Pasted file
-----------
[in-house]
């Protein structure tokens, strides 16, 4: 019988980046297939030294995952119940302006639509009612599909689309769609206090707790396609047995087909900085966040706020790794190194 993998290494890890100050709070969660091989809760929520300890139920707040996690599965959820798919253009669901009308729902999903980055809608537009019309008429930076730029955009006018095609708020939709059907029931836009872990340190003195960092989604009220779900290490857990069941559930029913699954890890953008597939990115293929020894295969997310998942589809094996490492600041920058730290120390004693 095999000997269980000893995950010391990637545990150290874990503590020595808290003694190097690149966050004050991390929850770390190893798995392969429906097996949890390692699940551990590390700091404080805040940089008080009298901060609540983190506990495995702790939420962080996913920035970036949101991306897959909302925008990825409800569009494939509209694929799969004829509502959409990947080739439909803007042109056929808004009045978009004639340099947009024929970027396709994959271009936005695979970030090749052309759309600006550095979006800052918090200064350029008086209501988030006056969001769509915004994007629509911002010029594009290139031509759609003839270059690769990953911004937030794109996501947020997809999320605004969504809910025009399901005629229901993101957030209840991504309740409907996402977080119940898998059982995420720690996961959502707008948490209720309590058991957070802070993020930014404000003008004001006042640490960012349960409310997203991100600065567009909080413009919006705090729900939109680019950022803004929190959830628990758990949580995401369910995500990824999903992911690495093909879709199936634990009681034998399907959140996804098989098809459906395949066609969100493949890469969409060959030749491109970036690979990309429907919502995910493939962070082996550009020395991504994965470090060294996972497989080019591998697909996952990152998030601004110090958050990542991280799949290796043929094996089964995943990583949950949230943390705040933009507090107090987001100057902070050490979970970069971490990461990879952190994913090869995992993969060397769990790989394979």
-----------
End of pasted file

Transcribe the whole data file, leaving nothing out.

[in-house]
């Protein structure tokens, strides 16, 4: 019988980046297939030294995952119940302006639509009612599909689309769609206090707790396609047995087909900085966040706020790794190194 993998290494890890100050709070969660091989809760929520300890139920707040996690599965959820798919253009669901009308729902999903980055809608537009019309008429930076730029955009006018095609708020939709059907029931836009872990340190003195960092989604009220779900290490857990069941559930029913699954890890953008597939990115293929020894295969997310998942589809094996490492600041920058730290120390004693 095999000997269980000893995950010391990637545990150290874990503590020595808290003694190097690149966050004050991390929850770390190893798995392969429906097996949890390692699940551990590390700091404080805040940089008080009298901060609540983190506990495995702790939420962080996913920035970036949101991306897959909302925008990825409800569009494939509209694929799969004829509502959409990947080739439909803007042109056929808004009045978009004639340099947009024929970027396709994959271009936005695979970030090749052309759309600006550095979006800052918090200064350029008086209501988030006056969001769509915004994007629509911002010029594009290139031509759609003839270059690769990953911004937030794109996501947020997809999320605004969504809910025009399901005629229901993101957030209840991504309740409907996402977080119940898998059982995420720690996961959502707008948490209720309590058991957070802070993020930014404000003008004001006042640490960012349960409310997203991100600065567009909080413009919006705090729900939109680019950022803004929190959830628990758990949580995401369910995500990824999903992911690495093909879709199936634990009681034998399907959140996804098989098809459906395949066609969100493949890469969409060959030749491109970036690979990309429907919502995910493939962070082996550009020395991504994965470090060294996972497989080019591998697909996952990152998030601004110090958050990542991280799949290796043929094996089964995943990583949950949230943390705040933009507090107090987001100057902070050490979970970069971490990461990879952190994913090869995992993969060397769990790989394979």